World View: Cambodia’s China-Backed Dictator Hun Sen Expected to Win Fraudulent Election

Hun Sen is part of a small coterie of world leaders to hold power for three decades, adapting to the shifting political landscape in the poor Southeast Asian country since the Cold War

This morning’s key headlines from

  • Cambodia’s China-backed dictator Hun Sen expected to win fraudulent election on Sunday
  • Brief generational history of Cambodia

Cambodia’s China-backed dictator Hun Sen expected to win fraudulent election on Sunday

Prime minister Hun Sen signs Paris Peace Accords for Cambodia in 1991; last year he declared the accords to be dead 'ghosts' (AFP)
Prime minister Hun Sen signs Paris Peace Accords for Cambodia in 1991; last year he declared the accords to be dead ‘ghosts’ (AFP)

Cambodia is holding a supposedly democratic election on Sunday, but there is little doubt which party is going to win: the party is the Cambodian People’s Party (CPP), and its leader is China’s man, Hun Sen.

China has done everything possible to ensure a Hun Sen victory. As the three-week election campaign began, China announced that it would provide $259 million in loans to fund an infrastructure project in the capital city Phnom Penh. China’s ambassador Xiong Bo attended a CPP party rally to support Hun Sen.

China has provided more direct election aid as well. China provided funding for the election in the form of $20 million for equipment, including polling booths, laptops, and computers. This month, U.S. security-research firm FireEye said it found evidence of a Chinese hacking team infiltrating computer systems belonging to Cambodia’s election commission, opposition leaders, and the media.

There used to be an opposition party, the Cambodia National Rescue Party (CNRP). It came close to winning during the last election in 2013. But then in June 2017, in a local election on the outskirts of Cambodia’s Kampong Cham town, it decisively defeated Hun Sen’s CPP. CNRP leader Kem Sokha has been jailed on phony charges of treason. Hun Sen arranged for the Supreme Court to declare the CNRP to be illegal. So there is no longer a major opposition party, and party activists have been forced to flee the country.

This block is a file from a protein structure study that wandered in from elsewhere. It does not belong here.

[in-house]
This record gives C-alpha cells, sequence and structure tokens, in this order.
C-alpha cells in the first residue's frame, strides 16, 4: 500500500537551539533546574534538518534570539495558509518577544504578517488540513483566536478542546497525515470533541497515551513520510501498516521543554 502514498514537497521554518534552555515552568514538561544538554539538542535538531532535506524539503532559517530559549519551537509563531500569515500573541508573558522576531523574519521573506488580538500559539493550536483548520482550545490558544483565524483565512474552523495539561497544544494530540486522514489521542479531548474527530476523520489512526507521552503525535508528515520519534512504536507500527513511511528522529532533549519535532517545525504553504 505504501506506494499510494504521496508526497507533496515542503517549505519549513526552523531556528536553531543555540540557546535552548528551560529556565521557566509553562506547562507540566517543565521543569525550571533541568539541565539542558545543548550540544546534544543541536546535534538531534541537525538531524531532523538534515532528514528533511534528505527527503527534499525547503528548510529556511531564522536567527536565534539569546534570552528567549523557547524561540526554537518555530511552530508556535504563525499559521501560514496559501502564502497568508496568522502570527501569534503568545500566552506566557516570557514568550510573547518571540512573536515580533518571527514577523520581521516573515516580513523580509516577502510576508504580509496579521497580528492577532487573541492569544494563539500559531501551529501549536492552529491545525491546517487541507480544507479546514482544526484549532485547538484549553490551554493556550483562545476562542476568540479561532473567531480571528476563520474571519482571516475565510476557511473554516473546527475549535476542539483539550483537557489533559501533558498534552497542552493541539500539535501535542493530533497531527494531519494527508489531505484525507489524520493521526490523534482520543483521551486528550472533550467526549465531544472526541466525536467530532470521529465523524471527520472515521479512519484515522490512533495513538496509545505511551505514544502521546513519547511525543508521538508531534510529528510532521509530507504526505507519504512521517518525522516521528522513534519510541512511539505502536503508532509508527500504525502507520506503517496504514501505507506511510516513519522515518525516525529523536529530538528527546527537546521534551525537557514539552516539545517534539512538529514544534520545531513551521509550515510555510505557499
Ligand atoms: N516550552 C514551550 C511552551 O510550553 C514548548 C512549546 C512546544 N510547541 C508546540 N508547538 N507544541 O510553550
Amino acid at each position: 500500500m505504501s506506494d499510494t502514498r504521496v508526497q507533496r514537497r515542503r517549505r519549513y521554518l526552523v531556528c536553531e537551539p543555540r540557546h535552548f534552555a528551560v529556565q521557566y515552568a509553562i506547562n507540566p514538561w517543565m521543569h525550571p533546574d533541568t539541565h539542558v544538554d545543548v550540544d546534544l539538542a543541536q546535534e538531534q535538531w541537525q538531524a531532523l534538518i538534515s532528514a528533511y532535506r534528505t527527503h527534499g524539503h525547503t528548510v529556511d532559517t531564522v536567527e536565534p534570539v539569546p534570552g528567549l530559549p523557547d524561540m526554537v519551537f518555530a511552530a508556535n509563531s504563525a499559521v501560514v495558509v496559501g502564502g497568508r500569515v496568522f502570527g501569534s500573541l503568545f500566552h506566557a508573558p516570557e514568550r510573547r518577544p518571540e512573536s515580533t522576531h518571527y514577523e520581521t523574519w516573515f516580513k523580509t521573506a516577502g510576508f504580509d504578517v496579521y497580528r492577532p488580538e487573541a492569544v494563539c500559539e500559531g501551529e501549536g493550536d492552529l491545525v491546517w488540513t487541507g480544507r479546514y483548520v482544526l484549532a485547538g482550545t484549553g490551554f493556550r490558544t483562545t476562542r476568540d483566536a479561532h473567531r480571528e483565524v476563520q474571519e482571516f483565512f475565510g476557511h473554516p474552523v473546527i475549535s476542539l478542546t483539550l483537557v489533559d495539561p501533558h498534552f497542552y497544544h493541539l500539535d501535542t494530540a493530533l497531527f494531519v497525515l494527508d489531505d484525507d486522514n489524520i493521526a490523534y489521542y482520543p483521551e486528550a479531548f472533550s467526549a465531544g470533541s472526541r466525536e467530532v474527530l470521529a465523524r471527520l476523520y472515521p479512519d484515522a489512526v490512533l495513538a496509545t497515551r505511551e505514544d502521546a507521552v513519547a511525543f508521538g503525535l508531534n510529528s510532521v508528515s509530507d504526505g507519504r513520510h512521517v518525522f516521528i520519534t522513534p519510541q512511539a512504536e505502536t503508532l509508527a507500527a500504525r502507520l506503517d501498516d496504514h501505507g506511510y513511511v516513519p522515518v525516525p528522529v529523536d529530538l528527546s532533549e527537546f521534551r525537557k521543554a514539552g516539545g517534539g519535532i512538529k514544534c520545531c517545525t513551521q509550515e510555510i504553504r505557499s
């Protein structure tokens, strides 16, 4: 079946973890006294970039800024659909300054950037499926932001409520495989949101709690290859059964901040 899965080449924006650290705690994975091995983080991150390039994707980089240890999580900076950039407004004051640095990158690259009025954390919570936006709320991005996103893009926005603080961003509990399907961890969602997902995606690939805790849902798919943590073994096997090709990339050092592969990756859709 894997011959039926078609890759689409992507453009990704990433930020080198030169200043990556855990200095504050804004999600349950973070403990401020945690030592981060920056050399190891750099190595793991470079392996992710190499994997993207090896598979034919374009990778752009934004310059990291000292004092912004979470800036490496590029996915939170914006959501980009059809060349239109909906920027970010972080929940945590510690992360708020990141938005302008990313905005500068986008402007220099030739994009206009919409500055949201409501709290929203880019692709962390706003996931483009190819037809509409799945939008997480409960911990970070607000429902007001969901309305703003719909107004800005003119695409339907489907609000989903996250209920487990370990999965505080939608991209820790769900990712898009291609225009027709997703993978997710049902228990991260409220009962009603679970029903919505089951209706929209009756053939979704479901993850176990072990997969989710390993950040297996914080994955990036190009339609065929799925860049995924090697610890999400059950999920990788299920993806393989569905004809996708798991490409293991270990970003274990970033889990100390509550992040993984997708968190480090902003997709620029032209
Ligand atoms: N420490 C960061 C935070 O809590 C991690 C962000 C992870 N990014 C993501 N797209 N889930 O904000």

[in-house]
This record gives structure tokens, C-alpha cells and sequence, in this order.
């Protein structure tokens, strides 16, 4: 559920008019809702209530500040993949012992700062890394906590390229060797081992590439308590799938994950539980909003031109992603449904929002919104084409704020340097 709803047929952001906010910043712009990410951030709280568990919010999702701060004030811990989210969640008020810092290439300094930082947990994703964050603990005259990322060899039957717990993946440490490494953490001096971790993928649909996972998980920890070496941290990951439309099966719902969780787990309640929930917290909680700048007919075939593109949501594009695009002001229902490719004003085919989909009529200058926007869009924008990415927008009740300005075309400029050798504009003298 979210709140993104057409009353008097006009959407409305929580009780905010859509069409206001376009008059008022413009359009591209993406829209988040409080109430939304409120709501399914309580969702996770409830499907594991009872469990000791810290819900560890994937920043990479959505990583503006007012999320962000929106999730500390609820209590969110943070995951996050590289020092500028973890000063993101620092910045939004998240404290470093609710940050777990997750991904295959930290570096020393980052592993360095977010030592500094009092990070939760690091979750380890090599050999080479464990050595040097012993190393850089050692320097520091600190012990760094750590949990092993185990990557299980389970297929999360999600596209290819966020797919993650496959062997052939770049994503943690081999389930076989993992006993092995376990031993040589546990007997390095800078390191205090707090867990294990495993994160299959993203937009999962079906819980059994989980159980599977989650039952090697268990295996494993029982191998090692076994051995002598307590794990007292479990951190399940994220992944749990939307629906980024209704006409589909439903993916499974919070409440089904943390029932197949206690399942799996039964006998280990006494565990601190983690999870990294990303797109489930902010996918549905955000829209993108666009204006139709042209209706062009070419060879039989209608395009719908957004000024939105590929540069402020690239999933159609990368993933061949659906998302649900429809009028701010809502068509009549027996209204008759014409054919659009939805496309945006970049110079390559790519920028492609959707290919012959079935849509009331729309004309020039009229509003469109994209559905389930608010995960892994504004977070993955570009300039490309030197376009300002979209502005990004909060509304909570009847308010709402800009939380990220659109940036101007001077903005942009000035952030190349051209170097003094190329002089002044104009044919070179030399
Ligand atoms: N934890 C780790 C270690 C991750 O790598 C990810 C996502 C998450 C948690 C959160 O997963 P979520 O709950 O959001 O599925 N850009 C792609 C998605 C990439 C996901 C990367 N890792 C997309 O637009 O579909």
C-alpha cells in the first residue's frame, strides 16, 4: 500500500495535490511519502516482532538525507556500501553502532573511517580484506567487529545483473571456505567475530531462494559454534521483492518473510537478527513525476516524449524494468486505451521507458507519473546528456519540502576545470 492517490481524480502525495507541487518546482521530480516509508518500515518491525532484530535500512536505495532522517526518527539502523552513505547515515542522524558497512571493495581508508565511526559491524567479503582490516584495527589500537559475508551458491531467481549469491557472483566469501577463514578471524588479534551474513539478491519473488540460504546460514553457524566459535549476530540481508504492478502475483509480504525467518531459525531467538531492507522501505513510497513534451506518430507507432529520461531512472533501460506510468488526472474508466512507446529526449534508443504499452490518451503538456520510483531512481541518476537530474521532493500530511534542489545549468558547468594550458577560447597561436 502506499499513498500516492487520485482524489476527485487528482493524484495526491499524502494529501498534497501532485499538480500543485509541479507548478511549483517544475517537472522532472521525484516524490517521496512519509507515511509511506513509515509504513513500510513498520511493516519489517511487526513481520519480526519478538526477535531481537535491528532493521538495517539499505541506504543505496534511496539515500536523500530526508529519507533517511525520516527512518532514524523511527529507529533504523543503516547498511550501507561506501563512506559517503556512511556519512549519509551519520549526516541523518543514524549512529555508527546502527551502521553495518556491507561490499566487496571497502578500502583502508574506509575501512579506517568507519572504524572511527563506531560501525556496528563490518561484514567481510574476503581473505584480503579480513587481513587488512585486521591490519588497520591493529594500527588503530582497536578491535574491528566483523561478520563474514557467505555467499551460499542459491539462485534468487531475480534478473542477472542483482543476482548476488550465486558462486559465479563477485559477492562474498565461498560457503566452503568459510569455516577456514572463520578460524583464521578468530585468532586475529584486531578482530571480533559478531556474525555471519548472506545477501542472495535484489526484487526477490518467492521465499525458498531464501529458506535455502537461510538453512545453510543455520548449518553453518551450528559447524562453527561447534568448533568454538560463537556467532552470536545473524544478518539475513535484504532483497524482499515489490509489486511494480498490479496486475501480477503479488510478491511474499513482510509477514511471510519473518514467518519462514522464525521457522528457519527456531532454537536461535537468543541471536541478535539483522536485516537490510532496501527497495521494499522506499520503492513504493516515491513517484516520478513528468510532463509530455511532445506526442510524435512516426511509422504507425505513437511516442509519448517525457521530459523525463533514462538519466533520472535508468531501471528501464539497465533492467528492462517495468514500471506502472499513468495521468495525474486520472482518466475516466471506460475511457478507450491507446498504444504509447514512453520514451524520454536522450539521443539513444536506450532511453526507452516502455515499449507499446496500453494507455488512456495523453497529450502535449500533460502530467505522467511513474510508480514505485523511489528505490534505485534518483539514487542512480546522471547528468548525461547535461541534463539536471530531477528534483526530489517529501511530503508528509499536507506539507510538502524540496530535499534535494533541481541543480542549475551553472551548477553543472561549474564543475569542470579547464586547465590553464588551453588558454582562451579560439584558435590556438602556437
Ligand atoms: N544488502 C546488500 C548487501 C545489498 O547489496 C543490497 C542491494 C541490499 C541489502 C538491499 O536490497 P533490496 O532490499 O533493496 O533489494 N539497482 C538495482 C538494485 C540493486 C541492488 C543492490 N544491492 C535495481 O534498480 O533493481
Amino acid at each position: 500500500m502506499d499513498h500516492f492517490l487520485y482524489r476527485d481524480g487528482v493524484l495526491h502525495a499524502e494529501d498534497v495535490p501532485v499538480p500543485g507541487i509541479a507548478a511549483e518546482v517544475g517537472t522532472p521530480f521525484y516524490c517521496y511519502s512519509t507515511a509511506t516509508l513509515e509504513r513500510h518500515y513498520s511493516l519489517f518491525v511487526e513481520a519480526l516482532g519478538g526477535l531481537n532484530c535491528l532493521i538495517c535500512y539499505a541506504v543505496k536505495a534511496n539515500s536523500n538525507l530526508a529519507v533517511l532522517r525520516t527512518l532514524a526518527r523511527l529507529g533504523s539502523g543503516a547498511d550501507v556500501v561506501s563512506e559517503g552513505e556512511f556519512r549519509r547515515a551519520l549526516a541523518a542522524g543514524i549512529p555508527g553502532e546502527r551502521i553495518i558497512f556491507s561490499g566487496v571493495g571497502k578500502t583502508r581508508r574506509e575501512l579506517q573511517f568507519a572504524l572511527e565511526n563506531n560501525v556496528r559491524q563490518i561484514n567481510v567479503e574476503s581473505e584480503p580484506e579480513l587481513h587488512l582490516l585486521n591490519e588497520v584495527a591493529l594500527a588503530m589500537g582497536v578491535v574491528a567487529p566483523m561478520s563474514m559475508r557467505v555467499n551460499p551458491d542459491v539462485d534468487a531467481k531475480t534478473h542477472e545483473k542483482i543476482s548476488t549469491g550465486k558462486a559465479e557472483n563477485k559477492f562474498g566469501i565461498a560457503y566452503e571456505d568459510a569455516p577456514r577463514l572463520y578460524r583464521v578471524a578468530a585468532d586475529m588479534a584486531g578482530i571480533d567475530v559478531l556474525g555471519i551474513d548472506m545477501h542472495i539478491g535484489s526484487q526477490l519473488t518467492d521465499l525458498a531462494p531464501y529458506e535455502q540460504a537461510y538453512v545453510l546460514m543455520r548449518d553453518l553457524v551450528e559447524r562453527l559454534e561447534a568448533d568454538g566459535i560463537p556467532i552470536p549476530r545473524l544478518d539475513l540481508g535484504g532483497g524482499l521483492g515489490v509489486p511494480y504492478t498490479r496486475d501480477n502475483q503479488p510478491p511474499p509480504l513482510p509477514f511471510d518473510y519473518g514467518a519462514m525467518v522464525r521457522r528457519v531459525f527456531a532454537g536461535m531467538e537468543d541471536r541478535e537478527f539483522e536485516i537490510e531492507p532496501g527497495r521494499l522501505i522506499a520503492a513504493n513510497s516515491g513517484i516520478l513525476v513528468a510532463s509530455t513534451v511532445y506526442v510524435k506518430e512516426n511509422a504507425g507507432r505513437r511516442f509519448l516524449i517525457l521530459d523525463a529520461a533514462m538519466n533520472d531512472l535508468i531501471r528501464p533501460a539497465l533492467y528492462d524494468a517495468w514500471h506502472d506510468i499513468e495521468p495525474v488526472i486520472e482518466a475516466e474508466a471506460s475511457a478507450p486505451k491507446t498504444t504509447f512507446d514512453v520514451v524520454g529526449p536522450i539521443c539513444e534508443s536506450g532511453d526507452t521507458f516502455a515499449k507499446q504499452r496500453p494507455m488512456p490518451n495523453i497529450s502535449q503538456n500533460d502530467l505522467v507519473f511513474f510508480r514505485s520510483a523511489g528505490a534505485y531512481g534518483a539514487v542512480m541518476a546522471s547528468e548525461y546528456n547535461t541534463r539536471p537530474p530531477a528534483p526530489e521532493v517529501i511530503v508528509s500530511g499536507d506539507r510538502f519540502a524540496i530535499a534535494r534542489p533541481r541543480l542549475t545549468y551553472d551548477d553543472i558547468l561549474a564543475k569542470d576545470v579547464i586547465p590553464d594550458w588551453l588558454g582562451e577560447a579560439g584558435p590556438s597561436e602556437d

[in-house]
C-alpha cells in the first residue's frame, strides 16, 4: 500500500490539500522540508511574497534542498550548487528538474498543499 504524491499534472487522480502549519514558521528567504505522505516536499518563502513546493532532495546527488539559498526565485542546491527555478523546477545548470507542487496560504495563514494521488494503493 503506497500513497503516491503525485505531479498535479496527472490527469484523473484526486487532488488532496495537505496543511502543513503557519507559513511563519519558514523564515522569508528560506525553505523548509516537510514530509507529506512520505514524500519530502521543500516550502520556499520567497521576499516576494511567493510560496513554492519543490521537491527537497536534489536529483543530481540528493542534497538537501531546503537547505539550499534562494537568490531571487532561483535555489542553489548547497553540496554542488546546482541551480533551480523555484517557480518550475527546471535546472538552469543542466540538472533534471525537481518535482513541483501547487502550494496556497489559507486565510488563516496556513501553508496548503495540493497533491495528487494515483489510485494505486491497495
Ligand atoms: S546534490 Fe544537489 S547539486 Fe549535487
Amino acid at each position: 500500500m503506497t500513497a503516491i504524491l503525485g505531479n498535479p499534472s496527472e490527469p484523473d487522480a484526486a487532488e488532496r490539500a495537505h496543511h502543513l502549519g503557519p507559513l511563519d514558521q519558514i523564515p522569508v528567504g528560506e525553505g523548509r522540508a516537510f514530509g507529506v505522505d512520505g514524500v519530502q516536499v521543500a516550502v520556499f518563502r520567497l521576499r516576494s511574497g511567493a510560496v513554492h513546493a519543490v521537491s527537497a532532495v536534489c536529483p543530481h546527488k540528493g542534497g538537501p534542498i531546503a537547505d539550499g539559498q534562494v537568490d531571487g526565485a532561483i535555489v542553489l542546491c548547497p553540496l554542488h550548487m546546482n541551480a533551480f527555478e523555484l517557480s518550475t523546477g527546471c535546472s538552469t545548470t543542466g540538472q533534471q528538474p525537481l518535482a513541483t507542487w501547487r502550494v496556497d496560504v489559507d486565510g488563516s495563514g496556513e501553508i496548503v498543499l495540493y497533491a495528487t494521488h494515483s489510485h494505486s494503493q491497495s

In the past year, Hun Sen has also destroyed the free press. Hun Sen closed 30 radio states, as well as the Cambodia Daily, one of Cambodia’s two independent English-language newspapers. Radio Free Asia was banned, and many of its reporters were jailed. The Phnom Penh Post, the last remaining independent newspaper, was sold to a businessman tied to Hun Sen.

Hun Sen has repaid China by making Cambodia an important strategic ally of China. While Vietnam, Philippines, Indonesia, and other countries oppose China’s massive illegal annexation and militarization of the South China Sea, Cambodia strongly supports China, especially in international forums like ASEAN. China returns the favor by fully supporting Hun Sen’s human rights atrocities: jailing opposition politicians, shutting independent newspapers, and so forth. There is honor among criminals. Reuters and Bloomberg and Asia Times and The Atlantic

Brief generational history of Cambodia

From the point of view of Generational Dynamics, Hun Sen is following exactly the same pattern that many other countries have followed after a tribal or ethnic civil war. After the war ends, the leader of the country, usually from the winning tribe or ethnic group, refuses to give up power, and becomes increasingly violent and authoritarian, using as an excuse that peaceful protests or negative news articles can turn into a new civil war. This excuse provides justification for mass slaughter, rape, torture, mass jailings, mutilations, and so forth. I have described this behavior in Bashar al-Assad in Syria, who has gone to the extent of using Sarin gas and barrel bombs packed with explosives and metal and laced with chlorine gas onto civilian neighborhoods and markets in order to kill as many women and children as possible. Other leaders that I have described exhibiting this type of behavior include Paul Biya in Cameroon, Pierre Nkurunziza in Burundi, Paul Kagame in Rwanda, Yoweri Museveni in Uganda, Robert Mugabe in Zimbabwe, and Joseph Kabila in DRC.